Shimano Manufacturing, Apple jurisdictional 'tug-of-law' set to resume as antitrust dispute nears four-year mark

17 April 2018 10:56am
Tokyo Skline

12 April 2018. By Sachiko Sakamaki.

Shimano Manufacturing and Apple are limbering up for the next bout in a long-running legal battle over the US tech giant's alleged abuse of its bargaining position with the Japanese components supplier. A key issue in the dispute is whether Japanese antitrust law should apply in the case, even though Tokyo District Court judges have expressed a view that Californian law should prevail.

Shimano Manufacturing, which supplied probe pins for Apple’s MacBook computers, sued the Californian firm in Tokyo in August 2014, invoking Japan's Antimonopoly Act to demand damages of about 10 billion ($94 million) for alleged abuses of a superior position. The two companies have been involved in preparatory proceedings behind closed doors since April 2016, when the last hearing in the case was held.

According to briefs from the two sides recently disclosed by the Tokyo District Court that date back more than a year from March, judges at that court said in June last year that Shimano’s claim should be handled according to Californian law, under which the main contract between the companies was drawn up.

That was despite an interim judgement by the Tokyo court in February 2016 that it should handle Shimano’s claim, rather than a Californian court, as Apple had requested. Two months later, the trial resumed.

Jurisdiction has been a major issue in the dispute, which involves an Apple supply chain of 756 contractors across 30 countries.

Apple argued that Californian law should apply because the dispute was over trading based on a “master development and supply agreement,” which said any disputes should be resolved in Californian courts and which was signed in California. Shimano insisted that Japanese law should apply because damages were owed to a Japanese company.

The opinion the judges expressed in June 2017 is good news for Apple, which later asked the court to issue an interlocutory judgement saying that the suit was to be handled under Californian law, and that Japanese antitrust law did not apply. The court has not responded to that request.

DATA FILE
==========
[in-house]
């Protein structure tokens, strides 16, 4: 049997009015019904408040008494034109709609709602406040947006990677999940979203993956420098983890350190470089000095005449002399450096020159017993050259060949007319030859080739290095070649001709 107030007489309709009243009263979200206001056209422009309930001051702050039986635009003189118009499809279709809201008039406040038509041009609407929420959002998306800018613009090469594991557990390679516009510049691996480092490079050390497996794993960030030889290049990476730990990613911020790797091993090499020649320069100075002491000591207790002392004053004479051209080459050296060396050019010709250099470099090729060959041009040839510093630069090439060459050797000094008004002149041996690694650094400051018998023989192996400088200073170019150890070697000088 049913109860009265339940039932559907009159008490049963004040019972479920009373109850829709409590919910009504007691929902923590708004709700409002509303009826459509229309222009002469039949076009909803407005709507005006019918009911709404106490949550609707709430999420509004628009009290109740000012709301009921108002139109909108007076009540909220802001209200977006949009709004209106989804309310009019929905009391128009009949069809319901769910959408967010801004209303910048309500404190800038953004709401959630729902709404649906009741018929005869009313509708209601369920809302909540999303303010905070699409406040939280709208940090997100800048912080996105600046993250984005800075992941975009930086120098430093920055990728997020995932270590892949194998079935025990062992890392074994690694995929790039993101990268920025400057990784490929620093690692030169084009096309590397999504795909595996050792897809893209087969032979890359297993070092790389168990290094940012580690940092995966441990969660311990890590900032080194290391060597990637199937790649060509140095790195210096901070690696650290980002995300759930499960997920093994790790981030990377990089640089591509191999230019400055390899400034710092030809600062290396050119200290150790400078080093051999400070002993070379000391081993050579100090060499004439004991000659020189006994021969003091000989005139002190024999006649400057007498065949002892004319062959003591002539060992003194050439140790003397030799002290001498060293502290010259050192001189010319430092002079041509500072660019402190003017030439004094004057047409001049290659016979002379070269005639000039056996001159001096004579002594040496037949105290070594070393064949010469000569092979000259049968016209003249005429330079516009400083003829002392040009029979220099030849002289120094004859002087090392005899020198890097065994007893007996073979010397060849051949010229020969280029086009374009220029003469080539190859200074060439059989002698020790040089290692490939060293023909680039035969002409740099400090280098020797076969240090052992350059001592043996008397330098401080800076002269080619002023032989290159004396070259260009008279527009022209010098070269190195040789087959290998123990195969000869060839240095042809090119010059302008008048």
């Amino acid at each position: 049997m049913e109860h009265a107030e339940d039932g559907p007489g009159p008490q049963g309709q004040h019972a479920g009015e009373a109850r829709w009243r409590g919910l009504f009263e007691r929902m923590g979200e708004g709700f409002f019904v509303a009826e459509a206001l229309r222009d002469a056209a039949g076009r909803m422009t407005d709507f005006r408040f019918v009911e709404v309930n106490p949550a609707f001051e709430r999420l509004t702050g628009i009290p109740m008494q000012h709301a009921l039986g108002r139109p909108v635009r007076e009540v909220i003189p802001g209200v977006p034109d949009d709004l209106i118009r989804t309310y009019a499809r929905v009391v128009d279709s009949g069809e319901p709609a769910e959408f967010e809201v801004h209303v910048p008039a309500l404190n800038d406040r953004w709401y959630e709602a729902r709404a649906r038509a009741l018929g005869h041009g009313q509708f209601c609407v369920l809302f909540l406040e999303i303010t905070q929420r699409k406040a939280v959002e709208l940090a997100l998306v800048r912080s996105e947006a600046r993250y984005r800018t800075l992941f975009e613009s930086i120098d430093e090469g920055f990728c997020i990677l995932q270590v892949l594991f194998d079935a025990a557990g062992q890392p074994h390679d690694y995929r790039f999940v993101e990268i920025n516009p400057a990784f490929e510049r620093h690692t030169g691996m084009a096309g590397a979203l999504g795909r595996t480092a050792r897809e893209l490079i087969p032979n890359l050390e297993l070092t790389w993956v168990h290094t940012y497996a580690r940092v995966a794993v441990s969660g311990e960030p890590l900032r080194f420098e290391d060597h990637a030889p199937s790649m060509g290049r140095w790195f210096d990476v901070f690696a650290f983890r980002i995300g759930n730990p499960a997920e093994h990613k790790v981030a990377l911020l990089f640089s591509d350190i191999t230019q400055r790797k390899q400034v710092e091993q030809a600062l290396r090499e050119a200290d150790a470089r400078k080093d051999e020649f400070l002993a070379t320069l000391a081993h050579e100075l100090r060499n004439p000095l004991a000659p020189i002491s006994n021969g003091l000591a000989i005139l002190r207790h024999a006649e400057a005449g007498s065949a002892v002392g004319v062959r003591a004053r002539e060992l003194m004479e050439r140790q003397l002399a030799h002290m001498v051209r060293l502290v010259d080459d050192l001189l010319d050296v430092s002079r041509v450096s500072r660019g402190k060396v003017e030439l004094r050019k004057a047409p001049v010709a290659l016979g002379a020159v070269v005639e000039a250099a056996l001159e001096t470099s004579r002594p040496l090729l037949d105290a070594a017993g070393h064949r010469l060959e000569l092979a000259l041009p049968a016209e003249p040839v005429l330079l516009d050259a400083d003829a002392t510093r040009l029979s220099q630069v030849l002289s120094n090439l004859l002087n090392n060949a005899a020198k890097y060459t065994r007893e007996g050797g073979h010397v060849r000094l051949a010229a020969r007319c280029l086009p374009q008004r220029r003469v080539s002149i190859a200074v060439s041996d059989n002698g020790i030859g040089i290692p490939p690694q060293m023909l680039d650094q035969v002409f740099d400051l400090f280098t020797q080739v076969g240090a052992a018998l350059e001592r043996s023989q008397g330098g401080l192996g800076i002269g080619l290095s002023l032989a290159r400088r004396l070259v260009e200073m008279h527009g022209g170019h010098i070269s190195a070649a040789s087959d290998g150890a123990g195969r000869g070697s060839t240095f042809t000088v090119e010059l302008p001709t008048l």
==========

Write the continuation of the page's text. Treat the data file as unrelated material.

Shimano Manufacturing said that even if its damages claim were handled under Californian law, Japan's Antimonopoly Act should still apply in the consideration of whether its interests had been harmed, submitting opinions from international law experts to support that view. 

The Tokyo-based electronics maker claimed that its rights to conduct business under clear and unambiguous conditions and not to be put at an unreasonable disadvantage, protected under the Antimonopoly Act, had been violated, and that domestic law should apply because the Japanese market had been affected. 

For Shimano, it is critical that the Antimonopoly Act is applied because its claim is based on that law's prohibition of abuses of a superior bargaining position, a provision that focuses on the relationship between business partners rather than on market dominance.

Citing a Californian former judge, Apple argued in contrast that California’s antitrust law, the Cartwright Act, addresses only multi-party collusion, not unilateral conduct by a single firm.   

In March last year, Shimano added another reason to demand damages based on Californian law, saying that Apple had violated the “implicit covenant of good faith and fair dealing” when it drastically reduced its orders for probe pins in 2012, slashing an earlier forecast.  

Apple responded in briefs in May and November 2017 that the scope of an implicit covenant depended on the purposes of a contract and its specific clauses, and that it didn't protect one-sided expectations. Apple said it hadn't violated the master contract and had acted in good faith when it reduced its orders from Shimano because the reduction was due to weaker demand.

Shimano Manufacturing said it had been forced to agree to discounts of more than 50 percent on its probe pins, supplying them to Apple below cost because it had accumulated a massive inventory of the components. The company said that went against social norms and basic morality.

MLex was told that the next preparatory proceeding in the case will be held on July 10, following a postponement from May 22, to give the two companies more time to set out their arguments.

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